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Residents forced to leave dangerous homes offered help from DC, but with strings attached

A newly formed Talbert Street Task Force will help with relocation fees

WASHINGTON — Standing next to a pile of boxes and bags, Jaztina Somerville says she's ready to move out of her home, but she still needs to find a place to go. 

“I feel homeless,” she said with tears rolling down her cheeks. "Today is actually the anniversary of my closing -- it's been four years."

Somerville and many of her neighbors purchased their homes on Talbert Street, Southeast back in 2017 through the District’s first-time homebuyer program.   The developer, Stanton View LLC, received city subsidies to develop the project, but Stanton View has now filed for bankruptcy and is under investigation by the Office of the Attorney General.  

Now four years later, residents and engineers report the foundation continues to shift sliding dangerously downhill and pushing out the retaining wall in the back of the property, cracks inside the homes are growing and the water pipes are broken to the point that gravel can be seen inside.  

After engineers deemed Somerville’s home unsafe, she was told to evacuate. But her insurance won’t cover a long-term stay at a hotel.  

“I’m basically depending on the District to right their wrong in order to have someplace safe for my family to be,” she said.  

Brittney Bennet and her two sons left their home back in May after raw sewage destroyed the walls and floors. Her home was condemned, and the drywall has been removed from most of the living space.  

RELATED: 'I can go back to being homeless' | DC homeowners ask leaders for help after developer allegedly sold dangerous homes

RELATED: 9 first-time homeowners sue developer for fraud and discrimination

Now, the homeowners are receiving some relief from the city. A new task force offered to forgive some of their loans, reinstate their first-time homebuyer status and give residents $7,000 towards relocation expenses.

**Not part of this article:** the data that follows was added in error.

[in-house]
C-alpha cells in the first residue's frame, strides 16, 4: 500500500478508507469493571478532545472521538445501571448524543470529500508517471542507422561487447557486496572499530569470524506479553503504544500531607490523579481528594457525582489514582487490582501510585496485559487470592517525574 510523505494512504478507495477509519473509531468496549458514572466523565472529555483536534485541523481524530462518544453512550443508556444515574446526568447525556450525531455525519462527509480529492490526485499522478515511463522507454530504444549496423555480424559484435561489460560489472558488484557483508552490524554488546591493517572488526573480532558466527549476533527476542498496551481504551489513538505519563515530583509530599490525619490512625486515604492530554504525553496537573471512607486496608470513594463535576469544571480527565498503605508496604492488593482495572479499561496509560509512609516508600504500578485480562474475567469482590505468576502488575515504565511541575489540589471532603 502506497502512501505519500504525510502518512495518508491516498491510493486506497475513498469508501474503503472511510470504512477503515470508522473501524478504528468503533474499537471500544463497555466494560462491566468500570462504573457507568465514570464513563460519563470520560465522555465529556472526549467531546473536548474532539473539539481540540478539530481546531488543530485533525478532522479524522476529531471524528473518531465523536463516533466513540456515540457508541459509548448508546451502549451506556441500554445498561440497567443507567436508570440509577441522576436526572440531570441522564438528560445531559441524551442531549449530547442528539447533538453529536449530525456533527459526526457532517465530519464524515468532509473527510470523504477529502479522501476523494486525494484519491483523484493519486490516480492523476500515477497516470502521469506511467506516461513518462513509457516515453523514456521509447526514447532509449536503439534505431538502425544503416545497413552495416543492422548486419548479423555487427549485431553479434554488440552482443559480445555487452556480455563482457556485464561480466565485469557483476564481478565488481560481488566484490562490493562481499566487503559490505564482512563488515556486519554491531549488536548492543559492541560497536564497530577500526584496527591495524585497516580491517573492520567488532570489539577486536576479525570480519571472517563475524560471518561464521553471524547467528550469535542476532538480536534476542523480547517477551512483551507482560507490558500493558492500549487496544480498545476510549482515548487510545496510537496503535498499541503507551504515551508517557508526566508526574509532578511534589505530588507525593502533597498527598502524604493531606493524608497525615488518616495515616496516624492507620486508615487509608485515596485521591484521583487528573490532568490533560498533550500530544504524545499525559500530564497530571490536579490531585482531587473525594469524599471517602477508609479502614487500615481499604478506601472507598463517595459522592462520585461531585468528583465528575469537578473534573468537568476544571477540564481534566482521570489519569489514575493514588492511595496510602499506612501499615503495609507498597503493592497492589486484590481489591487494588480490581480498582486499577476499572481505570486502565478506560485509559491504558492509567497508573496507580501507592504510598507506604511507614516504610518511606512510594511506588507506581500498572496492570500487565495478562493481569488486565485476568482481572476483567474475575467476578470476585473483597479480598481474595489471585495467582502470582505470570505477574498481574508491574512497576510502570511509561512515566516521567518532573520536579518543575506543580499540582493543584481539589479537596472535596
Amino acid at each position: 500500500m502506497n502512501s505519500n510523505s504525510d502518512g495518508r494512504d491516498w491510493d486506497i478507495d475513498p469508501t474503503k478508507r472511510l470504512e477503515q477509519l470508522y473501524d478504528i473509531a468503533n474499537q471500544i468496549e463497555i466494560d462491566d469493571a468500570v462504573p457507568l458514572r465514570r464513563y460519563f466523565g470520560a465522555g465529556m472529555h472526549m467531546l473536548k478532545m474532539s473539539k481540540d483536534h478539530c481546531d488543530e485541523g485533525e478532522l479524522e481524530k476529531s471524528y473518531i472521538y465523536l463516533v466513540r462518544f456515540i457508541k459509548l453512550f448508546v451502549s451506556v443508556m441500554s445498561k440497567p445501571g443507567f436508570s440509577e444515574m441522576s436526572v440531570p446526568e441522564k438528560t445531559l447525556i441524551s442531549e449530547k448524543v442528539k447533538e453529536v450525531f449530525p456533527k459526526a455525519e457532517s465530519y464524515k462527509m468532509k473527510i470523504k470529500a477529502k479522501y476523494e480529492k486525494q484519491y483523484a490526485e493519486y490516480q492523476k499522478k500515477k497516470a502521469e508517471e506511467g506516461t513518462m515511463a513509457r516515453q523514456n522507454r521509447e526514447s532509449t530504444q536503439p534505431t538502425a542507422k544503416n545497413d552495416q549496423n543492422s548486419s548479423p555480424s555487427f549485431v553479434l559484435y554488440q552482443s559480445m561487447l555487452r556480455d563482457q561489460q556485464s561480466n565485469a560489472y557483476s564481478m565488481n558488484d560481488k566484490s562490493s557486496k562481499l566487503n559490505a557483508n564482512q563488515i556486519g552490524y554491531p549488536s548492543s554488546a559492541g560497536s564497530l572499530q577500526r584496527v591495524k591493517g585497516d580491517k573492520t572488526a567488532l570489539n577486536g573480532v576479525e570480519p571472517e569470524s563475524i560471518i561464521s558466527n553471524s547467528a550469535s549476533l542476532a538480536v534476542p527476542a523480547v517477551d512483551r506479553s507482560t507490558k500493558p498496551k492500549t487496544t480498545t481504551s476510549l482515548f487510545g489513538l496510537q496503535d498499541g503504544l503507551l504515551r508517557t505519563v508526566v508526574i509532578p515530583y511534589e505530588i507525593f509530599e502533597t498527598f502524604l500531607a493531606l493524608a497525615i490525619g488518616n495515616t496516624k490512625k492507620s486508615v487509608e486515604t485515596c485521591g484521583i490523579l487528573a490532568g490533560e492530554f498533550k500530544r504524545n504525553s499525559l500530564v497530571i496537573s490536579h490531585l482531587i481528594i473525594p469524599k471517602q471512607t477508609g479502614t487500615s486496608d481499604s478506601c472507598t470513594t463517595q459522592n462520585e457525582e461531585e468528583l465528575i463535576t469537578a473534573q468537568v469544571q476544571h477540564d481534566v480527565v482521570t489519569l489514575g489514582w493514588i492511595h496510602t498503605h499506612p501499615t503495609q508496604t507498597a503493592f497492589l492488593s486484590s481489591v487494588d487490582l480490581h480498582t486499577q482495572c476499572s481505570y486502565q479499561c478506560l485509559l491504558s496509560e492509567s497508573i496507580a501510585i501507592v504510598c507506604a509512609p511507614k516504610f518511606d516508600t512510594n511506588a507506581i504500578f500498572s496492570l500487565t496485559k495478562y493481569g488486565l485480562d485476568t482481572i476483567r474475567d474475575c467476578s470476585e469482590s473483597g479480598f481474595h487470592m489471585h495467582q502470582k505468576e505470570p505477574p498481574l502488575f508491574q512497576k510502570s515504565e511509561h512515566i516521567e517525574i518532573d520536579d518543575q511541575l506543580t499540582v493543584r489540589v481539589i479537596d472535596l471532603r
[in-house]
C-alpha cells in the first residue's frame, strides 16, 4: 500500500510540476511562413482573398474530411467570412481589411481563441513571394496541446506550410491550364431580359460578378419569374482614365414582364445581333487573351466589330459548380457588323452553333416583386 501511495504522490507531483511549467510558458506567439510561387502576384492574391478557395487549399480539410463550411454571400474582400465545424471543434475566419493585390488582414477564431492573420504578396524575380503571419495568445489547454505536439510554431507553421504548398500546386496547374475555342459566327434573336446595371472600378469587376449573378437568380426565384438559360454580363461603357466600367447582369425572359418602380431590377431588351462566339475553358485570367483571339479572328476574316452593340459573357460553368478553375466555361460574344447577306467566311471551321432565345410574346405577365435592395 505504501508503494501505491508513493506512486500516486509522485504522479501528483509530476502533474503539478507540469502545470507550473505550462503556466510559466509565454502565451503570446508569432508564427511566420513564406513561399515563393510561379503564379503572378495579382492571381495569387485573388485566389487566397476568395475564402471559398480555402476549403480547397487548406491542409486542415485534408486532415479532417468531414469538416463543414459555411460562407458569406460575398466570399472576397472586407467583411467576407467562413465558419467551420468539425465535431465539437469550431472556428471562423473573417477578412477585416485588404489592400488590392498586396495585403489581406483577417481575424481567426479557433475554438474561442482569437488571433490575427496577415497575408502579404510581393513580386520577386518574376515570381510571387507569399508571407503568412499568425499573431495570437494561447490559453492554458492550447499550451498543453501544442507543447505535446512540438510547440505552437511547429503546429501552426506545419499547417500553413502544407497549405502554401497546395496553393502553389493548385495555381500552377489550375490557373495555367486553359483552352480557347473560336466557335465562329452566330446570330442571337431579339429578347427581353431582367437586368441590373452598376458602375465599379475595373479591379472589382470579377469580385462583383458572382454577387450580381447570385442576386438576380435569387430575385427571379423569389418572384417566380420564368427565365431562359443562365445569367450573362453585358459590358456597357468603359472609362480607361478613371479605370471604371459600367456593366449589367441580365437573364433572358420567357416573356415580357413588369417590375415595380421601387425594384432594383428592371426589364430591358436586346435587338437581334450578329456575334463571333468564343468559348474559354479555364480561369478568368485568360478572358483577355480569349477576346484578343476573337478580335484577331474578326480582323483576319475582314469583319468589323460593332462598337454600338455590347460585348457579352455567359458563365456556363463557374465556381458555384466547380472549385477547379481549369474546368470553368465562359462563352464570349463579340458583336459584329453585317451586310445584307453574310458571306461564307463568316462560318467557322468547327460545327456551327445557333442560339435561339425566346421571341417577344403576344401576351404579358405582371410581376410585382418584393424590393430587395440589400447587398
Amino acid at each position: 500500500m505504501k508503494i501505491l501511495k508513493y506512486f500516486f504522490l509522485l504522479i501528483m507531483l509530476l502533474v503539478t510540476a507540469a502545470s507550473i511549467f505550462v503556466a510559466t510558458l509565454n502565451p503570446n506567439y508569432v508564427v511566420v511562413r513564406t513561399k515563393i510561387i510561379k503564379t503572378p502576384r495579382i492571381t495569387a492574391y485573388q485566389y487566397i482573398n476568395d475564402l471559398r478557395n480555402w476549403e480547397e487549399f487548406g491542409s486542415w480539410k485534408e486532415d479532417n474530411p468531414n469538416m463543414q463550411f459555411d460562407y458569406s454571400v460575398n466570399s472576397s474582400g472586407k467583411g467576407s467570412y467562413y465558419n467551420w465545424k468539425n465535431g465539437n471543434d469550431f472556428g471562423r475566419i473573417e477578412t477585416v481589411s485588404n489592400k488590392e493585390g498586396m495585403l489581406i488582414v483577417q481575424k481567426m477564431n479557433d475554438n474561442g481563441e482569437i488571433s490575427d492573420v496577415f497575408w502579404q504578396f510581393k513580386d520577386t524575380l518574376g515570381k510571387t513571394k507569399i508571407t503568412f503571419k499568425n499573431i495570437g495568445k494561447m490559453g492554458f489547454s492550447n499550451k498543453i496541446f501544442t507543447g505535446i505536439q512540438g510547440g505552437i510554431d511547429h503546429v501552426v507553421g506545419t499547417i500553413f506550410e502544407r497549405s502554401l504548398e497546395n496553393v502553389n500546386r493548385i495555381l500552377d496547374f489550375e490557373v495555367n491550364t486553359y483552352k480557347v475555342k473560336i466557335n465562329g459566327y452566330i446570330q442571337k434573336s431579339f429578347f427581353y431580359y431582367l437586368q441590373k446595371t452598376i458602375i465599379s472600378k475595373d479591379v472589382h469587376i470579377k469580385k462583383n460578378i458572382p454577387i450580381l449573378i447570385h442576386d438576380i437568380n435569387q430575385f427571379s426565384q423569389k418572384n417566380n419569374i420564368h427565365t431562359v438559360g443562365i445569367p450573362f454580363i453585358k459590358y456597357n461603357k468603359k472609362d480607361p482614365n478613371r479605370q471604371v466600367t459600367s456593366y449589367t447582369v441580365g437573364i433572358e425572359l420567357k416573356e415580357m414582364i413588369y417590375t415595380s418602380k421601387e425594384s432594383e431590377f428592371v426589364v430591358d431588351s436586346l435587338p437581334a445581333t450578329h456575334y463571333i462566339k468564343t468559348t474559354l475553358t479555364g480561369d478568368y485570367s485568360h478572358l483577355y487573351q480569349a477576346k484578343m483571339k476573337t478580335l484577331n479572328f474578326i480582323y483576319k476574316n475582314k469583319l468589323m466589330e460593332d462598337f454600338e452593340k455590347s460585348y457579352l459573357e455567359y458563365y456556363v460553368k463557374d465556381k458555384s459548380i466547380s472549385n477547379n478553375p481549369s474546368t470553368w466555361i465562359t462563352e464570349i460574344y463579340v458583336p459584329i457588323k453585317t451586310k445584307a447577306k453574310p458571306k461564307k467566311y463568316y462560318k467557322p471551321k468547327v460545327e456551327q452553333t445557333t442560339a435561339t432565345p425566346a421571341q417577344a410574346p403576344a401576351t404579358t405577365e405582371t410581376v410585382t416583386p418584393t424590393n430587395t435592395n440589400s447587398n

But on Sunday, the homeowners received legal documents on their doors. 

“Once we receive this money from the city our insurance is obligated to pay them back the money,” said ANC Commissioner and resident Robin McKinney.  

McKinney also explained that homeowners are required to claim the money on their taxes. For disabled residents, like Regina Haire, that’s a problem.  

"It disqualifies me for benefits I already receive if I have additional income,” Haire said. 

“It’s a slap in the face for everyone,” McKinney added. "So far no one has signed this document until it's revised and rewritten.”  

Davina Callahan sent her daughter off to school for her first day Monday, but knows the excitement of the first day will be overshadowed by the stress of the possible move.  

“Because we’re African American, because we’re in Ward 8, because we’re women we’re not getting the support," Callahan said. "The mayor hasn’t even come out to say, ‘let me see what’s going on.'"

According to the homeowners’ lawsuit, Stanton View LLC failed to post the required warranty security to ensure against structural defects. 

That developer did not return calls from WUSA9, but the DC Department of Consumer and Regulatory Affairs told WUSA9 the developer had the proper permits and the defects were not detected during inspections. An agency spokesperson said it’s up to private companies to ensure their work is safe and up to par. However, as a result of this case DCRA “recently established requirements mandating proactive reporting of unsafe structural conditions.” 

“I don’t believe I purchased a home for things to end like this,” Somerville said.
"I’m really depending on my faith that this isn’t all for not and things will come through for myself and my neighbors.”

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